Benjamin Netanyahu won the 2015 election by appealing to racist voters with a warning on election day that “Arabs are flocking to the polling places in droves.” In 2019, the prime minister will find it difficult to employ the same kind of rhetoric – and not because he has become less cynical. Rather, it’s because his government in the intervening four years has done more than any other in Israel’s history for the country’s Arab citizens.
It began with the report of the 120-Days Committee, which dealt with the problems of planning and building in Arab towns and for the first time offered wide-ranging proposals to address it. They included granting ex-post facto legal recognition to illegal building and transferring state land for Arab construction to solve the sector’s housing shortage.
It didn’t end there. It was followed up by Government Resolution 922 that allocated 10 billion shekels ($2.8 billion) to rectify the chronic discrimination Arab communities suffered in government spending.
One of the cabinet’s recent meetings, in December, was dedicated to the problem of construction in Arab towns. Ministers were shown figures, in a way never done before, that showed how serious the problem is and how it is being addressed.
Among other things, they learned that since 2012, plans for 120,000 housing units have been approved but that in 2019 alone the figure would grow by another 63,000, or by 50%. Over the last five years, planning approvals in Arab communities have accounted for between 15% and 25% of all approvals in Israel, about in proportion to the Arabs’ share of the population.
More than anything else, the change is seen in the state’s generosity at allocating land for development. For a country that was founded on the slogan of “Judaizing the Galilee” and which established in sin a city like Upper Nazareth for the sole purpose of blocking the expansion of Arab Nazareth, Israel has undertaken a 180-degree turn on the issue of land.
According to data obtained by TheMarker, 58 of the master plans for Arab municipalities call for adding a total of some 75,000 dunams (19,000 acres) within their boundaries – 18,000 of that state lands, including areas like forests and nature reserves whose zoning has been redesignated for residential construction.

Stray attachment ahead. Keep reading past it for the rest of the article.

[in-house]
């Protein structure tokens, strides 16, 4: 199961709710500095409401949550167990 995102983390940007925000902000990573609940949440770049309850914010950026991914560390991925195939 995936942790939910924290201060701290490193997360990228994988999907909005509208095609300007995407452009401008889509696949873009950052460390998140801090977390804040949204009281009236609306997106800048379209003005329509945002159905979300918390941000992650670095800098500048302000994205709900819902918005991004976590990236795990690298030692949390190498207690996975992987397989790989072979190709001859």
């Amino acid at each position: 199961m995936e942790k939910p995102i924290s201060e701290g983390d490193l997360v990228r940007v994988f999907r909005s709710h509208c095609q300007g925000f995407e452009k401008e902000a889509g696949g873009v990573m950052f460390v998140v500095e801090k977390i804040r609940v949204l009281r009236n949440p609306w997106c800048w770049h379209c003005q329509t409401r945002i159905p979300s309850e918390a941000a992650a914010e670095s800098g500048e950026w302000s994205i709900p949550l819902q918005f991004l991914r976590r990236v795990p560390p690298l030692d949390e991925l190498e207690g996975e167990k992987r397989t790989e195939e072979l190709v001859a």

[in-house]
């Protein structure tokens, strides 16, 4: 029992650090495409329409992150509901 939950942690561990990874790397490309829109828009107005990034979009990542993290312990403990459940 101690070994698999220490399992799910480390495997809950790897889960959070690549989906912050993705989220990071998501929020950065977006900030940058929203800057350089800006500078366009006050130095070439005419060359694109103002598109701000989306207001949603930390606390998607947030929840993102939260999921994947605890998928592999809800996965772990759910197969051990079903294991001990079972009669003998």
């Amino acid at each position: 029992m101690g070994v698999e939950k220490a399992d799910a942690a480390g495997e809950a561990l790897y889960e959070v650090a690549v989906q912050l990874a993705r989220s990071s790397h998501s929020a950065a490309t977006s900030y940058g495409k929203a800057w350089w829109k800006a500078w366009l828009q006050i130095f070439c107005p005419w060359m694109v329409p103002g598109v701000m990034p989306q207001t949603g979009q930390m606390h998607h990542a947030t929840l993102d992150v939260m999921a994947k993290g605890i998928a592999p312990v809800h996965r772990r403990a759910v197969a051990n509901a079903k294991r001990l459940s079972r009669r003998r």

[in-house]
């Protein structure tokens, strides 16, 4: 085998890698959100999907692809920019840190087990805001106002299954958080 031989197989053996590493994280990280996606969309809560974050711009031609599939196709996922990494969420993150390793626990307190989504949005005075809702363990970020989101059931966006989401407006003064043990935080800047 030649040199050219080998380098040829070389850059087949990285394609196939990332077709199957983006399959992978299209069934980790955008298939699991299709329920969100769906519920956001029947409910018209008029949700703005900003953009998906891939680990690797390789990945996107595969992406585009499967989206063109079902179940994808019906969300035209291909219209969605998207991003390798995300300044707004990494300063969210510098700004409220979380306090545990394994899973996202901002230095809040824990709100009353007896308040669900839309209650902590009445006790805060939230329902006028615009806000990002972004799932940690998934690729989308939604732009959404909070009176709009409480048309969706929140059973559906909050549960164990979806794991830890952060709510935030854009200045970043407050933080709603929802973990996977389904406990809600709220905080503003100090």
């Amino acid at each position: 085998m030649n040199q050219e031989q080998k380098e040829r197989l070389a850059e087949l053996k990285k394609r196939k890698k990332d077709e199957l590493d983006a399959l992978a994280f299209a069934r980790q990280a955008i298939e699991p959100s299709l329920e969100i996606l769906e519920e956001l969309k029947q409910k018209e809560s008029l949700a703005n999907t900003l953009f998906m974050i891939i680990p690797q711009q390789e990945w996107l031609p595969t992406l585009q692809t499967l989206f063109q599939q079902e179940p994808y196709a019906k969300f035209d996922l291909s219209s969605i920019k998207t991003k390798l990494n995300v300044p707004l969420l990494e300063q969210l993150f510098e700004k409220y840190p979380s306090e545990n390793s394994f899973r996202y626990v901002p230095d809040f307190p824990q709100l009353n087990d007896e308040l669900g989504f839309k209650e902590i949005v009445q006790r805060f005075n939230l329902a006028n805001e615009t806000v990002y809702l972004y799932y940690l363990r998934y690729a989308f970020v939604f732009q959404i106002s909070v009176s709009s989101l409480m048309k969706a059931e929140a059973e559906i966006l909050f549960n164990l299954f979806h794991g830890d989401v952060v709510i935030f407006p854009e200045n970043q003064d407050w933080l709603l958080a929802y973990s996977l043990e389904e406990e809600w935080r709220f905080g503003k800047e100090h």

It has even gone as far as to return land once taken for Jewish settlement back to Arab communities, like the planned expansion of the Arab town of Kafr Kana that will include taking land from Upper Nazareth. All this has occurred under an extreme-right government that hasn’t refrained from expressions of anti-Arab racism.
The tool that has proven the most effective in this revolution is the National Committee for Planning and Construction of Preferred Housing Areas, which was formed as a way of cutting away the red tape that often slows massive residential construction projects.
During last summer’s debate over whether to extend the committee’s mandate, it was the heads of the Arab local authorities who were at the forefront of the fight to keep it in operation another year.
To help the process along, the government is giving Arab local authorities help that Jewish authorities don’t get. These include covering planning costs for privately held land, special budgets for municipal engineering departments that don’t have adequate resources, other budgets for solving problems with land registry and grants to pay for consultants who help Arab authorities conduct long-term planning.
Sources in the Arab sector say they sense a new, positive attitude from government ministries – for instance, with Machir L’Mishtaken (Buyer’s Price), the government’s flagship program for bringing down housing prices.
The lotteries held under the program to qualify for the right to join the program are normally limited to married couples. But in Arab society, men commonly have to show they own a home or land before they get married. In response, the Housing and Construction Ministry issued a waiver for couples that can show they are engaged.
The problem remains that much of the new good will remains on paper, like the plans that call for 120,000 new homes in Arab towns. The reality is that only a fraction of them will actually be built, according to data from the Israel Lands Authority.
They show that in 2016 only 28% of the land covered by official plans was actually sold to builders or homeowners in Arab communities (the figure may show a big increase for 2017, depending on the results of a single giant tender).
Against the state’s good intentions, there remains the problems that officials are often ignorant of Arab society’s needs and have to deal with Arab local authorities that are poorly managed. Many Israeli Arabs remain suspicious of governrment intentions. All that has made the breakthroughs less powerful than they could be.
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